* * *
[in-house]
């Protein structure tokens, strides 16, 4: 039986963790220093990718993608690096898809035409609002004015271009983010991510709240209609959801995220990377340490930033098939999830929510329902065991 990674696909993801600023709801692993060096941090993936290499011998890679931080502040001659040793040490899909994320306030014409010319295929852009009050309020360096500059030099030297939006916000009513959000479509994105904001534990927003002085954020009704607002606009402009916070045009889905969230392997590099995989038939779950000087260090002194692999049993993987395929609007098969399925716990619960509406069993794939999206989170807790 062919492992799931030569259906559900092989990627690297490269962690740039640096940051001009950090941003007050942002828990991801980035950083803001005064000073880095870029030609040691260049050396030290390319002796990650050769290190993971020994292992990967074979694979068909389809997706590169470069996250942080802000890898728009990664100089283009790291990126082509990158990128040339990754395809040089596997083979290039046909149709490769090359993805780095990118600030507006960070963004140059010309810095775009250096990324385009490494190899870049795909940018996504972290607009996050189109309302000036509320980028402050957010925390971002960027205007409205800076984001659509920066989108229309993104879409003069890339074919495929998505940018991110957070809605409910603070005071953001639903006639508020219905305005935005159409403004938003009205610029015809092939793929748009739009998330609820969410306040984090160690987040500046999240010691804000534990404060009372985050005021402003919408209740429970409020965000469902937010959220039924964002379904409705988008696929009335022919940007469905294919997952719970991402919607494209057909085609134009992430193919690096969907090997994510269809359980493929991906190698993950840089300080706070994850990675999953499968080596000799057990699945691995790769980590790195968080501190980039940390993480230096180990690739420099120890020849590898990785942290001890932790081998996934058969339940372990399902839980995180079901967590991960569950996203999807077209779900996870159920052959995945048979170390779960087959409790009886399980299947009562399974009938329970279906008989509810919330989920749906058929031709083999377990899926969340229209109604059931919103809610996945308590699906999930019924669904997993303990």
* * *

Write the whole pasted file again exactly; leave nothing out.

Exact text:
[in-house]
């Protein structure tokens, strides 16, 4: 039986963790220093990718993608690096898809035409609002004015271009983010991510709240209609959801995220990377340490930033098939999830929510329902065991 990674696909993801600023709801692993060096941090993936290499011998890679931080502040001659040793040490899909994320306030014409010319295929852009009050309020360096500059030099030297939006916000009513959000479509994105904001534990927003002085954020009704607002606009402009916070045009889905969230392997590099995989038939779950000087260090002194692999049993993987395929609007098969399925716990619960509406069993794939999206989170807790 062919492992799931030569259906559900092989990627690297490269962690740039640096940051001009950090941003007050942002828990991801980035950083803001005064000073880095870029030609040691260049050396030290390319002796990650050769290190993971020994292992990967074979694979068909389809997706590169470069996250942080802000890898728009990664100089283009790291990126082509990158990128040339990754395809040089596997083979290039046909149709490769090359993805780095990118600030507006960070963004140059010309810095775009250096990324385009490494190899870049795909940018996504972290607009996050189109309302000036509320980028402050957010925390971002960027205007409205800076984001659509920066989108229309993104879409003069890339074919495929998505940018991110957070809605409910603070005071953001639903006639508020219905305005935005159409403004938003009205610029015809092939793929748009739009998330609820969410306040984090160690987040500046999240010691804000534990404060009372985050005021402003919408209740429970409020965000469902937010959220039924964002379904409705988008696929009335022919940007469905294919997952719970991402919607494209057909085609134009992430193919690096969907090997994510269809359980493929991906190698993950840089300080706070994850990675999953499968080596000799057990699945691995790769980590790195968080501190980039940390993480230096180990690739420099120890020849590898990785942290001890932790081998996934058969339940372990399902839980995180079901967590991960569950996203999807077209779900996870159920052959995945048979170390779960087959409790009886399980299947009562399974009938329970279906008989509810919330989920749906058929031709083999377990899926969340229209109604059931919103809610996945308590699906999930019924669904997993303990």